Imagine feeling a deep and unending loneliness, one that is so strong that it compels you to leave everything you’ve ever known. This is where the main character, Alia, is at – emotionally speaking – at the start of Broken. The loss of a loved one, a person she was deeply connected to, is what started her extreme loneliness. This painful experience has caused her to question why God permits atrocities to happen. One might say she has lost her faith, but that wouldn’t be entirely accurate.

Now, reread the first paragraph with the knowledge that Alia is a fallen angel. The emptiness and hopelessness she feels compel her to leave heaven in search of something that will fill her. She becomes a mortal woman and puts herself in a location, and time period, that is certain to evoke strong emotions. Alia is in France as World War II is starting.

Alia seeks solace in the light she finds in the humans she meets. In this “universe” angels are beings of light. She quickly discovers that she is unlike the people around her. Alia has power that they do not. She can cause a man (or woman) to deeply desire her simply by touching them. This works out well for her because humans produce the light she is seeking most strongly when they are in the throws of orgasm.

As such, Alia quickly finds plenty of lovers, some whom are more special to her than others. Afterwards, the humans are never quite the same as they were before. They are changed in a way that they do not understand. The people a fallen angel has sex with spend the rest of their lives seeking that unique, ecstatic, experience.

In short, she’s really not supposed to be fornicating with the humans. She doesn’t care, though, because doing so eases her loneliness and sense of loss. Alia is aware of what is about to happen to the people she is getting to know, but almost has pushed that from her mind.

The other way that Alia is not exactly human has to do with her connection to heaven. She is visited by the Archangel Michael, whom she was once very close with. He questions her about her decisions. Why did she choose to be in France right before the Nazis takeover the country? Both are aware of what will happen to the people Alia has befriended, slept with, become family with. Why this time and place?

She doesn’t really give Michael a straight answer, so the reader is left to sort that out. My personal viewpoint is that Alia is trying to punish herself for desiring more than what she had in heaven. She becomes a fallen angel, a “loose woman”, who hangs around with poets, writers, musicians, and artists who are equally depraved. At the same time, she is aware that this point in history, when the people almost know what is about to happen, but ignore it, is an intense time. Passions are at their height, and this gives her access to the light she is seeking.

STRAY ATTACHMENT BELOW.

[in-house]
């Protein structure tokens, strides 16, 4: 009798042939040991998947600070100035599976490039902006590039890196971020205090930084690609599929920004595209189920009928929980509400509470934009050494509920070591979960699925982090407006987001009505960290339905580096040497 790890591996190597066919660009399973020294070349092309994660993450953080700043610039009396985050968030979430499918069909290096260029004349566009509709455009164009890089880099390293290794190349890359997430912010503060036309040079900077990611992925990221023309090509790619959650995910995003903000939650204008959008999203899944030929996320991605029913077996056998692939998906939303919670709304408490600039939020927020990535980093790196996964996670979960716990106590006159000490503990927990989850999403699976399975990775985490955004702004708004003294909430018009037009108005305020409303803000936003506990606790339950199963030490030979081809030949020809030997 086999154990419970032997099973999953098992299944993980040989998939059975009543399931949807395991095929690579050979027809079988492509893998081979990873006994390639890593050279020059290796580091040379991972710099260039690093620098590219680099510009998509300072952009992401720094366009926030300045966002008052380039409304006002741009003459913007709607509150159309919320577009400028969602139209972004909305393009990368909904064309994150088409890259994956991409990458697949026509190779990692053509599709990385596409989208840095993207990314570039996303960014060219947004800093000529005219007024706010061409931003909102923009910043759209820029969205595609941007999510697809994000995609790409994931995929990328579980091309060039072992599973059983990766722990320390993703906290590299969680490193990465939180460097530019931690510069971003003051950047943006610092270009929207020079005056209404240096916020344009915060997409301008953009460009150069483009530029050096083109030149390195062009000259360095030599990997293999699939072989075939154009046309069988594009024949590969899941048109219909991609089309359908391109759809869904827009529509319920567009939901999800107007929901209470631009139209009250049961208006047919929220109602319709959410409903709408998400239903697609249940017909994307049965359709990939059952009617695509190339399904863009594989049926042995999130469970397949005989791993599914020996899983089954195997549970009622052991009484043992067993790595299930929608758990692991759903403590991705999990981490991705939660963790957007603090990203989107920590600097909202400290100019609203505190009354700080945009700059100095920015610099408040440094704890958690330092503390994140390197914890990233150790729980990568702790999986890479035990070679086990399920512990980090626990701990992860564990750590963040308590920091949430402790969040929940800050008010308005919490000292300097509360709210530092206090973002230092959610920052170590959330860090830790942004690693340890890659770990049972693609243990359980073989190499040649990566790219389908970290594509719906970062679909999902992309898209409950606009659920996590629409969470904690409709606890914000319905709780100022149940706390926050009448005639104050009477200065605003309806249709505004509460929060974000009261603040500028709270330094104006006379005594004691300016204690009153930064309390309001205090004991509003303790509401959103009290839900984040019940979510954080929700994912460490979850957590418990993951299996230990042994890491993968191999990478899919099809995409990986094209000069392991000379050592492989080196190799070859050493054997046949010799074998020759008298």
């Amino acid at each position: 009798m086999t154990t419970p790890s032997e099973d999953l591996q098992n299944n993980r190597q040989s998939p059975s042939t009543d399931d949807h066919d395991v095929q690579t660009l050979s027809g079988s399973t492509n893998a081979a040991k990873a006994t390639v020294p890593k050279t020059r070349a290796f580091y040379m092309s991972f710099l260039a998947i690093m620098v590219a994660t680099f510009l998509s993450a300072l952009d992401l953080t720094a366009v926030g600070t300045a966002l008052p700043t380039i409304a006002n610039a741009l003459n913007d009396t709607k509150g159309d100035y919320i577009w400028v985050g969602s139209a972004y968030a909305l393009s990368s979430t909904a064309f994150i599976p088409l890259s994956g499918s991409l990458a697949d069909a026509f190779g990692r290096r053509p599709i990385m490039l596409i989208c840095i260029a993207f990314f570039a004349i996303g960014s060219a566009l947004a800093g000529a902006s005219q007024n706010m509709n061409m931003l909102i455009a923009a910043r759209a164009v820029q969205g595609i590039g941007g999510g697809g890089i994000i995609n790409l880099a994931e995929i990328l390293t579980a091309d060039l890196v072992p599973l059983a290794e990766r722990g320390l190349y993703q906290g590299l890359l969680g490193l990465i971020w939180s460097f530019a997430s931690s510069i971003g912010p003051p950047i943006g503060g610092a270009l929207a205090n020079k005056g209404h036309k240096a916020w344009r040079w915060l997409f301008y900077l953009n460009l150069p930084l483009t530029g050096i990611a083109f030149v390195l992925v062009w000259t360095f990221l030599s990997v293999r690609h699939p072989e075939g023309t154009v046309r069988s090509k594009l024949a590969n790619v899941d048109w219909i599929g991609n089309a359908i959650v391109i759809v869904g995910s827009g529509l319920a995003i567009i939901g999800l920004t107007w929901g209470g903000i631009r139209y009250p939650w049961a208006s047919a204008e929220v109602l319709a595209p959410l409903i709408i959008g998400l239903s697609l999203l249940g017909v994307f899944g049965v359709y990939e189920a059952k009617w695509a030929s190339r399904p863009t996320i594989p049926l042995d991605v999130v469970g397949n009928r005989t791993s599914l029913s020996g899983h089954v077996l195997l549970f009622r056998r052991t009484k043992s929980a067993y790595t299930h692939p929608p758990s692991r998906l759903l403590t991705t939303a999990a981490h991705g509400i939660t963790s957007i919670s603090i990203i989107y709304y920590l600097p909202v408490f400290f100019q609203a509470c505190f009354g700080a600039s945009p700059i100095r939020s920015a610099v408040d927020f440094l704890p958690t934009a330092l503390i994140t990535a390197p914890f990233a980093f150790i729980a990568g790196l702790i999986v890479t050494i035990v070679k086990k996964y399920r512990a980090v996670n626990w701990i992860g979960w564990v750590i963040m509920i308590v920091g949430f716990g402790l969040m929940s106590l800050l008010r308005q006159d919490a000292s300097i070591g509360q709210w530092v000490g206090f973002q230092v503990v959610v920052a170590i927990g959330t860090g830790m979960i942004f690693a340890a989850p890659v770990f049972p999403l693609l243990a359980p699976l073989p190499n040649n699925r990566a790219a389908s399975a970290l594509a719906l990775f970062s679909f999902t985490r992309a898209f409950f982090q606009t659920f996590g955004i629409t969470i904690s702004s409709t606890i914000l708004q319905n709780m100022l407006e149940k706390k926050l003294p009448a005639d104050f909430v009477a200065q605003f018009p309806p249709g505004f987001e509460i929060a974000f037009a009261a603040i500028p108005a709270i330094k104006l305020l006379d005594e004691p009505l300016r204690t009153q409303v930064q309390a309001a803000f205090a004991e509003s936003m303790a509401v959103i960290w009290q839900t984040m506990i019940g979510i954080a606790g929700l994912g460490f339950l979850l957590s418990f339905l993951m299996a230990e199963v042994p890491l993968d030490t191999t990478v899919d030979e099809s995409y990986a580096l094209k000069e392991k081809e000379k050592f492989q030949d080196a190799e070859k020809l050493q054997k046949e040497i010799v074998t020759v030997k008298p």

Archangel Michael reminds her that she has one miracle left to her. Alia can use it as she sees fit. There it sits, unused, because she is enjoying herself. In addition to her lovers and odd assortment of friends, Alia has befriended a neighbor. A woman, who looks a lot like Alia, has an adorable daughter. They become Alia’s new family.

Then, things change and grow dark. France is overrun with German soldiers. Alia, unfortunately, learns that sexuality between humans is not always consensual or enjoyable. She ends up stuck in a situation where forced sexuality enables her to save the people she cares about … for a while. When all looks completely lost, and everything has gone tragically wrong, Alia remembers her miracle. What she does with that miracle unexpectedly leads her to the comfort and wholeness that she has been missing for so very long.

Broken is a book about passion and power. There are erotic sex scenes in the book, and there also are scenes of horrible violence. One cannot read this book without feeling something. This is the type of story that could make a person find their lost faith in whatever they have stopped believing in.

This book review of Broken – by Traci L. Slatton is a post written by Jen Thorpe on Book of Jen and is not allowed to be copied to other sites.

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